The most famous punching that Penn has unleashed in the Octagon has to be as recent as UFC 129 when he faced his long-time rival Matt Hughes in their finale of their trilogy. It was fireworks as Penn utilized a slip and hook to send Matt Hughes out cold to put a poetic stamp on that rivalry.

If you've seen a Penn fight you will know that he isn't using a lot of trickery in his strikes. He doesn't throw spinning back fists, flying knees and moves that leave you vulnerable. He keeps it clean and crisp and that is what fustrates people. Parillo has given his knowledge to Tito Ortiz and even though Ortiz's striking isn't amazing in comparison to other it has gotten more refined and heck didn't he outbox Ryan Bader at UFC 132?.

Penn has also trained with one of boxing's premiere trainers in Floyd Mayweather Sr prior to his bout with Jon Fitch. Penn who's lack of changing camps from his home base. He has trained with everyone from former rival Matt Hughes to UFC 137 opponent Nick Diaz.

The best tools one could possibly gain from training with the man who taught Pretty Boy' is defensive boxing. If you watch any telecast of Floyd Mayweather Jr. you will see how truly untouchable he is. He rarely takes an ounce of damage yet dishes an ass whooping on his opponent with accumulative damage. Now the time spent with Floyd Sr. was sparse but i expect the quick learning Penn will have taken a lot in a short span.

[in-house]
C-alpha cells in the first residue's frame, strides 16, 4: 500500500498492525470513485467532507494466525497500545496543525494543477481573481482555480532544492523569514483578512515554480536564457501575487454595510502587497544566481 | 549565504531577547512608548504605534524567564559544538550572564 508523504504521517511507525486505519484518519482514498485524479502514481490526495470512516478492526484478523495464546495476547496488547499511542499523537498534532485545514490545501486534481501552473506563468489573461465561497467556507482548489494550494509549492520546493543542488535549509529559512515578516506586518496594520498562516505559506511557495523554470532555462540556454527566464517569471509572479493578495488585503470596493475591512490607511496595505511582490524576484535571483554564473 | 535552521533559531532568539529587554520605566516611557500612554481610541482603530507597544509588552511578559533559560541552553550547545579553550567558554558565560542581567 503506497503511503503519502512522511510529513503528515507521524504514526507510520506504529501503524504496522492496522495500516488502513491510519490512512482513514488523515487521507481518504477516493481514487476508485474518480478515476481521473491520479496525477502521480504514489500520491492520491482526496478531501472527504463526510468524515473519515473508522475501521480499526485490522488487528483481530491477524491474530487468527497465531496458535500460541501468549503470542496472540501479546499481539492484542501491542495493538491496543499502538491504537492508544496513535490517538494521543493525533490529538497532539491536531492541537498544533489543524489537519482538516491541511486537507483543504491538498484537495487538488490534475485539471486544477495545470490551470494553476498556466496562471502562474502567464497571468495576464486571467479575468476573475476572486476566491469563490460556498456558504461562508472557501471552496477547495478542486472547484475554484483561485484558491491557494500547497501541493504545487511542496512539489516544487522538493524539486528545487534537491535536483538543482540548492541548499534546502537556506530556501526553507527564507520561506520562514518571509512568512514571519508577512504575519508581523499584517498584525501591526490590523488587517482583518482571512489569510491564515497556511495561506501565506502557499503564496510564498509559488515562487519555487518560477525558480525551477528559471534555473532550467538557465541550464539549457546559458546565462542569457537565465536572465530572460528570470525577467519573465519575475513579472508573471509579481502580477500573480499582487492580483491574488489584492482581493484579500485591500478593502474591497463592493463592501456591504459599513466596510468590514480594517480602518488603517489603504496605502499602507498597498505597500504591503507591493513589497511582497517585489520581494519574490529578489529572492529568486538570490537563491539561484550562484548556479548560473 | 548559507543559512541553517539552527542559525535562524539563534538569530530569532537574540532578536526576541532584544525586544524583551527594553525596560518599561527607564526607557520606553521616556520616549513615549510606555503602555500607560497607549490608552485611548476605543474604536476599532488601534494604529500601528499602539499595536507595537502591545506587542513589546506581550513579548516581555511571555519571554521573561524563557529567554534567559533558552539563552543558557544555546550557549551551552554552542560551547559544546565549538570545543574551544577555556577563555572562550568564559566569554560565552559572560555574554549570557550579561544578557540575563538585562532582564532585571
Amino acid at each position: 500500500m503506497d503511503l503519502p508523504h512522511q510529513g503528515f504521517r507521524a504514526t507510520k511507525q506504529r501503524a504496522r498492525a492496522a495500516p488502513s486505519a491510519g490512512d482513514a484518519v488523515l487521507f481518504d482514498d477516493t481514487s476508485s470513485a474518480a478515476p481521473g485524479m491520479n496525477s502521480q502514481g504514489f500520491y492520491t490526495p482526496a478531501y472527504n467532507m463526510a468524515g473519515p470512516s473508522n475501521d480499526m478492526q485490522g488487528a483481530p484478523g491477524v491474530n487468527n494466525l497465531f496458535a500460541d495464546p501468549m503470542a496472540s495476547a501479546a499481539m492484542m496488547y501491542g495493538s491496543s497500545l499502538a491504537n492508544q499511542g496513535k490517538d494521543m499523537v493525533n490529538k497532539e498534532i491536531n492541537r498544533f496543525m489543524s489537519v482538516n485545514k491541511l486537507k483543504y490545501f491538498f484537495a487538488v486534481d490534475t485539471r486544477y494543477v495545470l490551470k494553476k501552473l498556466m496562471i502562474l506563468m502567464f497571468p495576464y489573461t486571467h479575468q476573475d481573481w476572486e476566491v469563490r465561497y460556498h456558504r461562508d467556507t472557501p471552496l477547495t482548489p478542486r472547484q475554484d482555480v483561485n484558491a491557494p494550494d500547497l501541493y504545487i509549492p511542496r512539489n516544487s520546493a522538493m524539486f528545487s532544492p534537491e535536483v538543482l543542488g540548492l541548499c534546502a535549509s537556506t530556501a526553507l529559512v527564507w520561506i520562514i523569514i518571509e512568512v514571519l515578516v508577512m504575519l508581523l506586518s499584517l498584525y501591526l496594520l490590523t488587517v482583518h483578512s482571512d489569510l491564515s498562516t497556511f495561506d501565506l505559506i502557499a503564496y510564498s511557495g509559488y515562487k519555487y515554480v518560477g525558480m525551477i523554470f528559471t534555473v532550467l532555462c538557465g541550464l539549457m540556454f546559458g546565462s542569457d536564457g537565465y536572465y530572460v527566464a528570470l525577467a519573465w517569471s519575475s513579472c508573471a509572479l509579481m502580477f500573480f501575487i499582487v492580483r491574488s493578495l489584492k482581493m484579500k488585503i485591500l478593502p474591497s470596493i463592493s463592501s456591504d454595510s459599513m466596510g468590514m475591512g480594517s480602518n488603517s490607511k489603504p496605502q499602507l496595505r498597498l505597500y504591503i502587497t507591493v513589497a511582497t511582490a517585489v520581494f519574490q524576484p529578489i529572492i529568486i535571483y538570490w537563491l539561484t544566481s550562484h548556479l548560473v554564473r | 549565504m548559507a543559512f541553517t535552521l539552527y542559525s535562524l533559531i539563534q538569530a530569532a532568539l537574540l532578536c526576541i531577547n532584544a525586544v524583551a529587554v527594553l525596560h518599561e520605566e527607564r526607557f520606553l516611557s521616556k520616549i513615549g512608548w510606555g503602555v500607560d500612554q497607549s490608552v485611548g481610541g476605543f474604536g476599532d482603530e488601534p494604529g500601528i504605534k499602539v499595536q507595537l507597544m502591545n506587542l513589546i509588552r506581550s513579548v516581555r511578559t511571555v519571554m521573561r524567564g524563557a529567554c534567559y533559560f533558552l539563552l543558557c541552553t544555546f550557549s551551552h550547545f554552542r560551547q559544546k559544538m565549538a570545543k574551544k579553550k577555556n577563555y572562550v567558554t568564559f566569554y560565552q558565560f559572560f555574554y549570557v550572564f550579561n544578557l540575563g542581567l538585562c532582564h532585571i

BJ Penn has always been revered by his peers for his boxing but one famous boxing trainer took it even further. Manny Paquiao's trainer Freddie Roach called BJ Penn the best striker in mixed martial arts. Penn and Roach have done some training in years past. It's a bold statement as Roach has worked with some of the most appreciated strikers in MMA like UFC middleweight champion Anderson Silva, UFC welterweight champion Georges St. Pierre and former UFC heavyweight champion Andrei Arlovski.

Penn has worked with two of the best boxing trainers in the world and has grown under a relative unknown in Jason Parillo. Penn is a natural and not only in grappling but aswell in striking. With no formal background in wrestling he also held his own against Jon Fitch and Georges St. Pierre. He was dominant at 155 pounds and as an undersized 170 pound fighter he has also done great. His ability to work with guys we haven't really heard of and guys we hear about alot is a testament to his respect. You can gain great skills from non-world champions and world champions alike. Penn may have an ego and seem cocky but he has taken his talents to train with some of the best even if staying in Hawaii is what suits him.

(Heres a short clip of BJ Penn working with Jason Parillo. Notice how fluid his shoulders and hips sway with the hooks. If you remember his fight with Caol Uno he was a lot more stiff in his weight. Relaxing allows you to breathe much more effectively so you don't gas and you explode through with power)

Next time we dive into the men behind the striking of Nick Diaz